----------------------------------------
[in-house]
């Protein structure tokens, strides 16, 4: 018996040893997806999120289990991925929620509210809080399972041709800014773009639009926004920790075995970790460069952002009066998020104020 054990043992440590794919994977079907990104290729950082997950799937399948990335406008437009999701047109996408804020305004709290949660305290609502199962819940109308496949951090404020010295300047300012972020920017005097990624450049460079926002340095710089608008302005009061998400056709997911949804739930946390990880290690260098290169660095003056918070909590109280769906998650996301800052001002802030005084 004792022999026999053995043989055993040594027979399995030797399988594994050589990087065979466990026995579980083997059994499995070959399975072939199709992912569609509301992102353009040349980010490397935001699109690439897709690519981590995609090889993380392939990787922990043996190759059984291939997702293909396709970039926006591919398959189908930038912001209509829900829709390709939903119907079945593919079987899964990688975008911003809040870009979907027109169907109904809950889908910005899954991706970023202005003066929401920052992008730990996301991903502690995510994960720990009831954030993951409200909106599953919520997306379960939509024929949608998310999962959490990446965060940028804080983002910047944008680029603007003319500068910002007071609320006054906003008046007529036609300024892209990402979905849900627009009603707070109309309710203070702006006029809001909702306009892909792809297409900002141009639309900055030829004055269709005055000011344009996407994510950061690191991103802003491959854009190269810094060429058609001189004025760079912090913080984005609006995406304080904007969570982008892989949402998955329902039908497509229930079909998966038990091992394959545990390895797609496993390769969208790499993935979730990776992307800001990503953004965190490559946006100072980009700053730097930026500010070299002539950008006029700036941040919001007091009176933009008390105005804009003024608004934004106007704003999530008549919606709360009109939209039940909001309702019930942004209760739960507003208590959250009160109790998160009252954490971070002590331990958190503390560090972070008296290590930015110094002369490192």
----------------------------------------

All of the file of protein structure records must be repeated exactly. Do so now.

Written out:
[in-house]
């Protein structure tokens, strides 16, 4: 018996040893997806999120289990991925929620509210809080399972041709800014773009639009926004920790075995970790460069952002009066998020104020 054990043992440590794919994977079907990104290729950082997950799937399948990335406008437009999701047109996408804020305004709290949660305290609502199962819940109308496949951090404020010295300047300012972020920017005097990624450049460079926002340095710089608008302005009061998400056709997911949804739930946390990880290690260098290169660095003056918070909590109280769906998650996301800052001002802030005084 004792022999026999053995043989055993040594027979399995030797399988594994050589990087065979466990026995579980083997059994499995070959399975072939199709992912569609509301992102353009040349980010490397935001699109690439897709690519981590995609090889993380392939990787922990043996190759059984291939997702293909396709970039926006591919398959189908930038912001209509829900829709390709939903119907079945593919079987899964990688975008911003809040870009979907027109169907109904809950889908910005899954991706970023202005003066929401920052992008730990996301991903502690995510994960720990009831954030993951409200909106599953919520997306379960939509024929949608998310999962959490990446965060940028804080983002910047944008680029603007003319500068910002007071609320006054906003008046007529036609300024892209990402979905849900627009009603707070109309309710203070702006006029809001909702306009892909792809297409900002141009639309900055030829004055269709005055000011344009996407994510950061690191991103802003491959854009190269810094060429058609001189004025760079912090913080984005609006995406304080904007969570982008892989949402998955329902039908497509229930079909998966038990091992394959545990390895797609496993390769969208790499993935979730990776992307800001990503953004965190490559946006100072980009700053730097930026500010070299002539950008006029700036941040919001007091009176933009008390105005804009003024608004934004106007704003999530008549919606709360009109939209039940909001309702019930942004209760739960507003208590959250009160109790998160009252954490971070002590331990958190503390560090972070008296290590930015110094002369490192």